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Mayoral challenger’s claim of filed permit called ‘not true’
A day after D.C. Council Chairman Vincent C. Gray announced his candidacy for mayor, a city official rejected his claim that he has filed, under threat of costly fines, an application for a 6-foot-high fence he built in 2008 without a permit.
“This is not true,” wrote Lamont Regester, chief inspector for the D.C. Department of Transportation, in a reply to a letter from Mr. Gray’s lawyer on Monday that claimed the newly announced mayoral candidate had filed a permit application March 11. “This agency has never received a proper submission.”
Since March 4, the department has been threatening to fine Mr. Gray, challenger to incumbent Adrian M. Fenty, $300 for every day he fails to follow the law. So far, it has not imposed any fines.
Mr. Gray has long criticized Mr. Fenty for rewarding his friends with lucrative city contracts, hoarding baseball tickets and exploiting the trappings of office.
But last year, following a series of articles by The Washington Times, Mr. Gray became the subject of an investigation by the Office of Campaign Finance for allowing a mega-developer, close personal friend, campaign donor and president of a company on whose projects Mr. Gray has voted to oversee unauthorized repairs at his $667,000 home in the Hillcrest section of Southeast Washington.
Mr. Gray at first denied that the friend, W. Christopher Smith Jr., had had anything to do with the repairs. He then confirmed it and produced receipts showing that Mr. Smith’s company, which was not a licensed home-improvement contractor at the time, was planning a major home renovation for Mr. Gray that never materialized.
The Times then reported that Mr. Gray had had a different contractor build a retaining wall and a 6-foot-high, 357-foot-long aluminum fence around his large corner lot in 2008, also without proper permits.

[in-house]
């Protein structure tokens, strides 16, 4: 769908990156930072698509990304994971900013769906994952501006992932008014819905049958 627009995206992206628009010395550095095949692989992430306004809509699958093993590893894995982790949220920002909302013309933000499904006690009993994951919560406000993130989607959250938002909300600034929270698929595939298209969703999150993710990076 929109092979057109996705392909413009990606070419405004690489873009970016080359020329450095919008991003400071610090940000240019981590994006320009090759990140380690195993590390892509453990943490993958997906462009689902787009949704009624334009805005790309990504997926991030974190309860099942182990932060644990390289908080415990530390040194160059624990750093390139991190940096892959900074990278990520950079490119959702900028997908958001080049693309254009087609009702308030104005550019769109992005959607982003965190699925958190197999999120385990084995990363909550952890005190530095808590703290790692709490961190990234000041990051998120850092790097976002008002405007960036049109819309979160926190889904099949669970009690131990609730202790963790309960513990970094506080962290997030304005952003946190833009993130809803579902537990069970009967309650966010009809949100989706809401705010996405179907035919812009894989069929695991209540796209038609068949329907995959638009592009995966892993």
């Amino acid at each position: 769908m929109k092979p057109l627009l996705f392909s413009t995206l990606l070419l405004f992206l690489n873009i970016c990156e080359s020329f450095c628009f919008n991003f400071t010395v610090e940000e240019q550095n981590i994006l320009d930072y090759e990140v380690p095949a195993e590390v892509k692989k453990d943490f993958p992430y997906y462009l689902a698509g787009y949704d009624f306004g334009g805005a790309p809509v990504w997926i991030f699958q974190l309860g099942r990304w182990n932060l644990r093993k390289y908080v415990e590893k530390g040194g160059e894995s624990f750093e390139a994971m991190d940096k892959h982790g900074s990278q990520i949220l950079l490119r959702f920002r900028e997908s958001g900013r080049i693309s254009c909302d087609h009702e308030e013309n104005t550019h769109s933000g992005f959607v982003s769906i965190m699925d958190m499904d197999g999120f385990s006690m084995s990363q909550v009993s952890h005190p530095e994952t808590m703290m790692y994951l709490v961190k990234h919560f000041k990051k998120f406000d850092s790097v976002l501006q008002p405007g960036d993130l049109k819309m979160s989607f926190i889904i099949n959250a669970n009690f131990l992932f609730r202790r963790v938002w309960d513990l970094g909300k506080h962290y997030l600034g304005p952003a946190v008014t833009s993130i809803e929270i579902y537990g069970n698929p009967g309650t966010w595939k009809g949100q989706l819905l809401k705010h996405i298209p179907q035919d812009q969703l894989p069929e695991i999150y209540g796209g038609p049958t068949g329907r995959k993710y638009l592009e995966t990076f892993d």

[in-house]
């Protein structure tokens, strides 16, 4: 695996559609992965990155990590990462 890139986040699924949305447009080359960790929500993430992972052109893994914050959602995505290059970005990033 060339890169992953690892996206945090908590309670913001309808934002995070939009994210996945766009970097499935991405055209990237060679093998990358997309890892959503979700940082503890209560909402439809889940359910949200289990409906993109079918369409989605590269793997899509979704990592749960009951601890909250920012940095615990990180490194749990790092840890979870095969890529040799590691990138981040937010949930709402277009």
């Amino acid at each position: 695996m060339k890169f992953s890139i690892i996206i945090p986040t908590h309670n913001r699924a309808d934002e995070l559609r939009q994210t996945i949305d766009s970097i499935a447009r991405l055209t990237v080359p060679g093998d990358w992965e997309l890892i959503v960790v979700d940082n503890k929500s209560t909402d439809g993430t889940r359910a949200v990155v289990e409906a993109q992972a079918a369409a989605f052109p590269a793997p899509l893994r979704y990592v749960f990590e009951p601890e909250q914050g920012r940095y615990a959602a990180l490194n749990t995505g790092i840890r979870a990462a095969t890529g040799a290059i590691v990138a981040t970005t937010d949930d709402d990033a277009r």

At least two D.C. agencies await resolution of the matter: the Departments of Transportation and Consumer Regulatory Affairs, which requires a hearing before the Public Space Committee for fences more than 42 inches high. Mr. Gray’s fence measures 72 inches high, according to the unlicensed, out-of-state company that installed it.
D.C. Attorney General Peter Nickles said recently that he is “mystified” that Mr. Gray has not managed to resolve the matter. Mr. Gray, who originally hired D.C. power lawyer Frederick D. Cooke Jr., now is represented by another lawyer, former D.C. Attorney General Robert J. Spagnoletti.
According to the city Department of Transportation, Mr. Spagnoletti’s firm misfiled Mr. Gray’s permit application to the wrong agency.
“DDOT can assume no responsibility for this mistake,” Mr. Regester wrote Wednesday to Mr. Gray’s lawyers, who declined to comment.
Doxie McCoy, communications director for Mr. Gray, said the office had “nothing to say” on Mr. Gray’s relationship with Mr. Smith or the multiple unauthorized improvements to his property.
About the Author
Jeffrey Anderson is an investigative reporter for The Washington Times. He can be reached at firstname.lastname@example.org.
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